Speech Inconsistency in Children With Childhood Apraxia of Speech, Language Impairment, and Speech Delay: Depends on the Stimuli Purpose The current research sought to determine (a) if speech inconsistency is a core feature of childhood apraxia of speech (CAS) or if it is driven by comorbid language impairment that affects a large subset of children with CAS and (b) if speech inconsistency is a sensitive and specific diagnostic ... Research Article
Research Article  |   May 24, 2017
Speech Inconsistency in Children With Childhood Apraxia of Speech, Language Impairment, and Speech Delay: Depends on the Stimuli
 
Author Affiliations & Notes
  • Jenya Iuzzini-Seigel
    Marquette University, Milwaukee, WI
  • Tiffany P. Hogan
    MGH Institute of Health Professions, Boston, MA
  • Jordan R. Green
    MGH Institute of Health Professions, Boston, MA
  • Disclosure: The authors have declared that no competing interests existed at the time of publication.
    Disclosure: The authors have declared that no competing interests existed at the time of publication. ×
  • Correspondence to Jordan R. Green: jgreen2@mghihp.edu
  • Editor and Associate Editor: Ben A. M. Maassen
    Editor and Associate Editor: Ben A. M. Maassen×
Article Information
Speech, Voice & Prosodic Disorders / Apraxia of Speech & Childhood Apraxia of Speech / Language Disorders / Speech, Voice & Prosody / Speech / Research Articles
Research Article   |   May 24, 2017
Speech Inconsistency in Children With Childhood Apraxia of Speech, Language Impairment, and Speech Delay: Depends on the Stimuli
Journal of Speech, Language, and Hearing Research, May 2017, Vol. 60, 1194-1210. doi:10.1044/2016_JSLHR-S-15-0184
History: Received May 19, 2015 , Revised March 16, 2016 , Accepted October 20, 2016
 
Journal of Speech, Language, and Hearing Research, May 2017, Vol. 60, 1194-1210. doi:10.1044/2016_JSLHR-S-15-0184
History: Received May 19, 2015; Revised March 16, 2016; Accepted October 20, 2016

Purpose The current research sought to determine (a) if speech inconsistency is a core feature of childhood apraxia of speech (CAS) or if it is driven by comorbid language impairment that affects a large subset of children with CAS and (b) if speech inconsistency is a sensitive and specific diagnostic marker that can differentiate between CAS and speech delay.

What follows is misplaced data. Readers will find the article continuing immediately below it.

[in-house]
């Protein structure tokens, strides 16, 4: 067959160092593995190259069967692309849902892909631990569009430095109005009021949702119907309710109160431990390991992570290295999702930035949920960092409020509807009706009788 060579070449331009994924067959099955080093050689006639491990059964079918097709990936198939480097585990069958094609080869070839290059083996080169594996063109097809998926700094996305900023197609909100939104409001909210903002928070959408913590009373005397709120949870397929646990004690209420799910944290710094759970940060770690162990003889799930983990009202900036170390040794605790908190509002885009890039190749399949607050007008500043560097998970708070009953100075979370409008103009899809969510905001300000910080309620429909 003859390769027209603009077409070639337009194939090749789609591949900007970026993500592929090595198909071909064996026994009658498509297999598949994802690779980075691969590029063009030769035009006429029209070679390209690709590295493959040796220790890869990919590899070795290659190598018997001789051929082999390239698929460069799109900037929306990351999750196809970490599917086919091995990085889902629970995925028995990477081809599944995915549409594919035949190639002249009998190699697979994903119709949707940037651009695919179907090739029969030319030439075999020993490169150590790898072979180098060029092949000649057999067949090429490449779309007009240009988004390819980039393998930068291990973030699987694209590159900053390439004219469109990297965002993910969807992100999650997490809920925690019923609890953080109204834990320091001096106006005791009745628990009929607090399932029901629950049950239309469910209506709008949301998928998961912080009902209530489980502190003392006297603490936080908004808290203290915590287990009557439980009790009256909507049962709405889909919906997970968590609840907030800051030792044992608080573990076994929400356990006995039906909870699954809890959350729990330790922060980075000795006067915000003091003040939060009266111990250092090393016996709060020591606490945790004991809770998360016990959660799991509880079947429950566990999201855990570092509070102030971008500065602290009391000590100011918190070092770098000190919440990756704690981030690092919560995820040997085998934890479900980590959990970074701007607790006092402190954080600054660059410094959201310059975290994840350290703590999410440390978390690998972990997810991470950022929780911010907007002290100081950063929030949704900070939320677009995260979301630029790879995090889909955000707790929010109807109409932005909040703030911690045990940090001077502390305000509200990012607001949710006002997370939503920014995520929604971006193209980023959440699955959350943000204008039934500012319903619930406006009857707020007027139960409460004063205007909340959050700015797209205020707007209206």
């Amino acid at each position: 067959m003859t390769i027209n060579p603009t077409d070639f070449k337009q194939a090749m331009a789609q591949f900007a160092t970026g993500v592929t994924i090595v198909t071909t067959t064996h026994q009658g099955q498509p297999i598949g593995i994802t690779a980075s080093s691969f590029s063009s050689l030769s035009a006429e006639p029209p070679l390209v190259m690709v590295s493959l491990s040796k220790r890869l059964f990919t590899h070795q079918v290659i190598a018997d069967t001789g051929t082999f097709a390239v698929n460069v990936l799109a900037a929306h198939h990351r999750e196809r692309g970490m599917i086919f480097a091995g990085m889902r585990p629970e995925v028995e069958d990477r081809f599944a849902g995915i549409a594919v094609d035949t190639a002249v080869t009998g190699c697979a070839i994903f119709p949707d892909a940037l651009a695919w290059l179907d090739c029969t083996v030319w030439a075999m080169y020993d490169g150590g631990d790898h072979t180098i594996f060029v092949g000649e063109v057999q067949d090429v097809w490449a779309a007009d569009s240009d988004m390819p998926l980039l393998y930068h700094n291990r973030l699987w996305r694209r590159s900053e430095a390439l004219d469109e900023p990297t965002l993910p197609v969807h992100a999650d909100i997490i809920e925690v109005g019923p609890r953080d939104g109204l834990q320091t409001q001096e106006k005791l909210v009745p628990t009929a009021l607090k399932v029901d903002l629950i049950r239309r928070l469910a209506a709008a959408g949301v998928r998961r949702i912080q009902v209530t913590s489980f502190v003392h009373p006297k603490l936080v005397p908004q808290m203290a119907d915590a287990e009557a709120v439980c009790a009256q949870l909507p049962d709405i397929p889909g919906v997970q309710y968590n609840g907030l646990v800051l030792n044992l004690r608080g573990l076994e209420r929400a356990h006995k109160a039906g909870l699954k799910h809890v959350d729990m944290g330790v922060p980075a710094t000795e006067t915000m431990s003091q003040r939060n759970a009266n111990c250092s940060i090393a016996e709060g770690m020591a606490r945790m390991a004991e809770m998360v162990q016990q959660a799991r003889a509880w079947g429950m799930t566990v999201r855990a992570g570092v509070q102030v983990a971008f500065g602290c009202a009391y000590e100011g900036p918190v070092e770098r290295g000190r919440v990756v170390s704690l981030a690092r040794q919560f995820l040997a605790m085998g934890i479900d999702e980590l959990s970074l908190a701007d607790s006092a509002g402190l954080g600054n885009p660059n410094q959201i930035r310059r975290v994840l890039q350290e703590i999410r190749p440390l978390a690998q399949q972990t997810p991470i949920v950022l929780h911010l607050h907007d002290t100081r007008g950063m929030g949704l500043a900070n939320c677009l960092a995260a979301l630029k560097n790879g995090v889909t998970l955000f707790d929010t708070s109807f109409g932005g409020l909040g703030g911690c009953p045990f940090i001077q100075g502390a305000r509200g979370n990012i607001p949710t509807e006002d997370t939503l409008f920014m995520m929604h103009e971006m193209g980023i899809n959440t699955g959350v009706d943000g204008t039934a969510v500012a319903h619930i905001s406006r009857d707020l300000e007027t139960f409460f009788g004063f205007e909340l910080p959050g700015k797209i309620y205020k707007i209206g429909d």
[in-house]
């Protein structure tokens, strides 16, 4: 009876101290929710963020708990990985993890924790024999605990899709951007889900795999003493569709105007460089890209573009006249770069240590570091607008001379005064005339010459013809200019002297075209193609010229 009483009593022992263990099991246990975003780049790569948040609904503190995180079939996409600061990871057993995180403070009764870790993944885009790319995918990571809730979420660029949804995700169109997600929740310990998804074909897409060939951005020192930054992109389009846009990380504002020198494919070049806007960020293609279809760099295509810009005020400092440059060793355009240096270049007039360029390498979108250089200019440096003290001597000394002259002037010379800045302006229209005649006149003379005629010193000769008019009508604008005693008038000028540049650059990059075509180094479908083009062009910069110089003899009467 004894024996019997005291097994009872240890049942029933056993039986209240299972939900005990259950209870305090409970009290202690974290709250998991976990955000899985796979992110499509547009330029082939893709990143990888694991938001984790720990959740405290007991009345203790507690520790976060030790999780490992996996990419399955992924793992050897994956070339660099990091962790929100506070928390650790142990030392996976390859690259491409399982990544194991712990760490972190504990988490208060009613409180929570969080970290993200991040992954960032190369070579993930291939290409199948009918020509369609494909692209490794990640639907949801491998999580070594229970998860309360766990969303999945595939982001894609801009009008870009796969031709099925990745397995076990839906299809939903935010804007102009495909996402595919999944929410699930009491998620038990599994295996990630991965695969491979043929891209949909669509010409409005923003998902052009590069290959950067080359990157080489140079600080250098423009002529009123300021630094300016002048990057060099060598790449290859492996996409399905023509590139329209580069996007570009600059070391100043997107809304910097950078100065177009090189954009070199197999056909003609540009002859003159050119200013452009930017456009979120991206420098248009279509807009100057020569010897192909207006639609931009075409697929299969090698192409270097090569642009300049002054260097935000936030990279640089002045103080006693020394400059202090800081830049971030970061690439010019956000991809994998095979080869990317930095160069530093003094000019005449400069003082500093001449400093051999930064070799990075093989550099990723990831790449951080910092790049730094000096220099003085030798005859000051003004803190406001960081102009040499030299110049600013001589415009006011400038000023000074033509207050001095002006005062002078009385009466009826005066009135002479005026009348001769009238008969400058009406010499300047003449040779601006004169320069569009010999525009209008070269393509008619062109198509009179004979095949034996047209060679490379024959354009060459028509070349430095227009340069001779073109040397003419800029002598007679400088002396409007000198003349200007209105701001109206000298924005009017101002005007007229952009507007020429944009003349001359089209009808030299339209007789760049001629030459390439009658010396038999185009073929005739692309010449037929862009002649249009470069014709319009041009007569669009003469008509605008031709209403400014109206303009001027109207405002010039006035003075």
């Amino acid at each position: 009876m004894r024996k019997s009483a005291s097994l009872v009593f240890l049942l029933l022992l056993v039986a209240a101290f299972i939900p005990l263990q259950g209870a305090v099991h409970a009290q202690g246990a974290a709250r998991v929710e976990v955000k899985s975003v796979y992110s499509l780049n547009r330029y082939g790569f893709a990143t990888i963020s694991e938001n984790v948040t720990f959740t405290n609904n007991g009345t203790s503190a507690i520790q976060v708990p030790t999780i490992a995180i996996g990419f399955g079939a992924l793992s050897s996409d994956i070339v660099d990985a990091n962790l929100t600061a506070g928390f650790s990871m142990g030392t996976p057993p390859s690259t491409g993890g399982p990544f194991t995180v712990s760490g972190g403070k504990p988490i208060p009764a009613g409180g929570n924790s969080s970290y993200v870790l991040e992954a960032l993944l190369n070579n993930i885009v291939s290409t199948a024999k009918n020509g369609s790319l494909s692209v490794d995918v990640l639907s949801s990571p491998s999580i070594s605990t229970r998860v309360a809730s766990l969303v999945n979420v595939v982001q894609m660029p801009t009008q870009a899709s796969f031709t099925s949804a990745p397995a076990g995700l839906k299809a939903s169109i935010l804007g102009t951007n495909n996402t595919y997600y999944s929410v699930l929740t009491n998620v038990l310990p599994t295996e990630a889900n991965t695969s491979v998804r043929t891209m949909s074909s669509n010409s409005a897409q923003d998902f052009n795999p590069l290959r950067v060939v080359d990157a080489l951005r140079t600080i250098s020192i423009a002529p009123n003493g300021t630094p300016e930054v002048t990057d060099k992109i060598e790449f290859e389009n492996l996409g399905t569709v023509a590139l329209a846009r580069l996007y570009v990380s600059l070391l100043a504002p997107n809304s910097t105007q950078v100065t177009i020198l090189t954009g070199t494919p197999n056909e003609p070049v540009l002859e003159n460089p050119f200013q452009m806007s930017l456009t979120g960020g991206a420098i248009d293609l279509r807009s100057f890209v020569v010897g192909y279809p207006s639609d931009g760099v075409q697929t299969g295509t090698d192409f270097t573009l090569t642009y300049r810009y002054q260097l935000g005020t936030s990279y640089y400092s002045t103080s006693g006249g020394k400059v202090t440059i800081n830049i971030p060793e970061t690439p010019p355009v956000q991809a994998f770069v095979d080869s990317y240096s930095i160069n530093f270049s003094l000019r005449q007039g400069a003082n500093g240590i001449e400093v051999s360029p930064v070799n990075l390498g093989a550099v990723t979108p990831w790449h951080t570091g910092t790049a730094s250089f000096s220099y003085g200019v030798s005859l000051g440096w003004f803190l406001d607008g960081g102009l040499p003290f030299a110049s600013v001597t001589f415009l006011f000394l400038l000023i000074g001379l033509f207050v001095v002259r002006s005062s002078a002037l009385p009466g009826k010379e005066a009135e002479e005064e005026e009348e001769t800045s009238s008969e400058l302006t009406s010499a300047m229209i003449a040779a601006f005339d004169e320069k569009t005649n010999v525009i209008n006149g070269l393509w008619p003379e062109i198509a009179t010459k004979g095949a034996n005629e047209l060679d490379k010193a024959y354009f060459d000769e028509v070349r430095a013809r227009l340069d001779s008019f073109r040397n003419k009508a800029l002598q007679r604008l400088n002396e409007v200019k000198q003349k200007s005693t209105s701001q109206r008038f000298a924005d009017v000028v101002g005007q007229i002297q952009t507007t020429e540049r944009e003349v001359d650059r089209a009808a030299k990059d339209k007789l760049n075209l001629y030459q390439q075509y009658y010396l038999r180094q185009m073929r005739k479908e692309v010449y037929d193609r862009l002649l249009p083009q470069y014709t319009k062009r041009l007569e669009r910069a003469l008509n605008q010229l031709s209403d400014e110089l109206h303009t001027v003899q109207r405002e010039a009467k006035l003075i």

Method Participants included 48 children ranging between 4;7 to 17;8 (years;months) with CAS (n = 10), CAS + language impairment (n = 10), speech delay (n = 10), language impairment (n = 9), or typical development (n = 9). Speech inconsistency was assessed at phonemic and token-to-token levels using a variety of stimuli.

Results Children with CAS and CAS + language impairment performed equivalently on all inconsistency assessments. Children with language impairment evidenced high levels of speech inconsistency on the phrase “buy Bobby a puppy.” Token-to-token inconsistency of monosyllabic words and the phrase “buy Bobby a puppy” was sensitive and specific in differentiating children with CAS and speech delay, whereas inconsistency calculated on other stimuli (e.g., multisyllabic words) was less efficacious in differentiating between these disorders.

Conclusions Speech inconsistency is a core feature of CAS and is efficacious in differentiating between children with CAS and speech delay; however, sensitivity and specificity are stimuli dependent.

Acknowledgments
This research was supported by the University of Nebraska Health Research Consortium (co–principal investigators: Hogan and Green), and the Childhood Apraxia of Speech Association of North America (principal investigator: Iuzzini). The authors wish to thank the following individuals: Kimber Green, Sara Benham, Panying Rong, Dyann Rupp, Tacy Corson, Phoebe Chung, Natalie Vanderveen, Ashley Africa, and Kristin Schneller. Portions of these data were presented at the American Speech-Language-Hearing Association's annual convention (Iuzzini, Hogan, & Green, 2014).
Order a Subscription
Pay Per View
Entire Journal of Speech, Language, and Hearing Research content & archive
24-hour access
This Article
24-hour access